What people are saying - Write a review
We haven't found any reviews in the usual places.
Other editions - View all
Academy American appointed Association attendance became building Cabell called Charleston Church classical common connection Constitution Cooper County course dollars early elected endowment England English established faculty five four French friends fund George Georgia give given Governor graduates Greek Hall higher honor House hundred idea important influence institution instruction interest James Jefferson John land languages Latin learning Legislature letter literary mathematics meeting moral natural never North opened organization original passed persons philosophy political practical prepared present president professor proposed published received respect says Society South Carolina success taught teachers Thomas thousand tion trustees United University of Virginia views Washington whole writing young
Page 52 - State, which may take and claim the benefit of this act to the endowment, support, and maintenance of at least one college where the leading object shall be, without excluding other scientific and classical studies, and including military tactics, to teach such branches of learning as are related to agriculture and the mechanic arts...
Page 148 - HERE WAS BURIED THOMAS JEFFERSON, Author of the Declaration of American Independence, Of the Statute of Virginia for Religious Freedom, And Father of the University of Virginia ; because by these, as testimonials that I have lived, I wish most to be remembered.
Page 79 - A popular government without popular information or the means of acquiring it is but a prologue to a farce or a tragedy, or, perhaps, both. Knowledge will forever govern ignorance; and a people who mean to be their own governors must arm themselves with the power which knowledge gives.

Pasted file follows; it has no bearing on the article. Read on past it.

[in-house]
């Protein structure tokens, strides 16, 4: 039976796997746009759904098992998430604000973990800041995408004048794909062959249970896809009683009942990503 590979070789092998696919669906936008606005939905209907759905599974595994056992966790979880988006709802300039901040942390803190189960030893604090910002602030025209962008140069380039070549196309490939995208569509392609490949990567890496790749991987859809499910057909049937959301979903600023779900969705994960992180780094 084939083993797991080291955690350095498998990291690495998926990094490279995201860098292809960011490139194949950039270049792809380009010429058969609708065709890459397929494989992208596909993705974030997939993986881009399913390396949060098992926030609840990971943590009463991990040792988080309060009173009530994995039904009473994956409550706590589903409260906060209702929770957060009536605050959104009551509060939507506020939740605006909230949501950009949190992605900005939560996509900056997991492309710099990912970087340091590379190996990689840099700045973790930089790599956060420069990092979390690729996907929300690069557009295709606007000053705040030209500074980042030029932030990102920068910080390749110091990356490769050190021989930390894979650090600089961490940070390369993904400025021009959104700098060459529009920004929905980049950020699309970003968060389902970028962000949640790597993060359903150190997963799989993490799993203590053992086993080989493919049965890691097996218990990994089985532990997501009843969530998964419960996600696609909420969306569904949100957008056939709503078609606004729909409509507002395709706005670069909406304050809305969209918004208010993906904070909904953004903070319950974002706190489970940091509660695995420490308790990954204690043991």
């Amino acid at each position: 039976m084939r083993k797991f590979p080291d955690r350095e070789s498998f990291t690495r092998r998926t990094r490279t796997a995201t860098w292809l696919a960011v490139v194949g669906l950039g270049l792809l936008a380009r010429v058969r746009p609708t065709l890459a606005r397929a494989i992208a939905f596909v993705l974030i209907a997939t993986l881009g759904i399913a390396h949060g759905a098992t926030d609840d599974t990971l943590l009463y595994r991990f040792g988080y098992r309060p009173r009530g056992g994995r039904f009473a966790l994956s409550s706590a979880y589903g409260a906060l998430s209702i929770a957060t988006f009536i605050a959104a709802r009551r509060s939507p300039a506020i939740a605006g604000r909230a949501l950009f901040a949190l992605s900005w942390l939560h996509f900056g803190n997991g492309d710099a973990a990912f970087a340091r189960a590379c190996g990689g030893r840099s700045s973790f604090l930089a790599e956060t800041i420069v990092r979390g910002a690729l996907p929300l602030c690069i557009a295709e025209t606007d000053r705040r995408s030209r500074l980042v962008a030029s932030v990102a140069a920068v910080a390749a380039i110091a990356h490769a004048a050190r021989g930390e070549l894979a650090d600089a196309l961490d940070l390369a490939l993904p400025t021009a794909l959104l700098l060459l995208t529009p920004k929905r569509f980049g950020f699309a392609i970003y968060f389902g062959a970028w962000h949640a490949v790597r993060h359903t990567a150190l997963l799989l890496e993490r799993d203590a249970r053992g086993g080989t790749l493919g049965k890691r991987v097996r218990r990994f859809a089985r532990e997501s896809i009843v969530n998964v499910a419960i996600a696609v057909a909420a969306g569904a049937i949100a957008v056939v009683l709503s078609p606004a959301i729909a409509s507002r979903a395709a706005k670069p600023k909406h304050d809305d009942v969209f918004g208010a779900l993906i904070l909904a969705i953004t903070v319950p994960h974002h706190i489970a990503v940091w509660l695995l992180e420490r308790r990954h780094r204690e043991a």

Page 37 - A system of general instruction which shall reach every description of our citizens from the richest to the poorest, as it was the earliest, so will it be the latest of all the public concerns in which I shall permit myself to take an interest.
Page 146 - A people is but the attempt of many To rise to the completer life of one ; And those who live as models for the mass Are singly of more value than they all.
Page 237 - To appoint unto them that mourn in Zion, to give unto them beauty for ashes, the oil of joy for mourning, the garment of praise for the spirit of heaviness; that they might be called trees of righteousness, the planting of the Lord, that he might be glorified.
Page 164 - ... convenient instruction of youth, with such salaries to the masters, paid by the public, as may enable them to instruct at low prices...
Page 25 - Lincoln had been a member of the Convention that framed the Constitution of the United States, and...
Page 76 - Heaven doth with us as we with torches do, Not light them for themselves ; for if our virtues Did not go forth of us, 'twere all alike As if we had them not.
Page 32 - History, by apprising them of the past, will enable them to judge of the future; it will avail them of the experience of other times and other nations; it will qualify them as judges of the actions and designs of men ; it will enable them to know ambition under every disguise it may assume ; and knowing it, to defeat its views.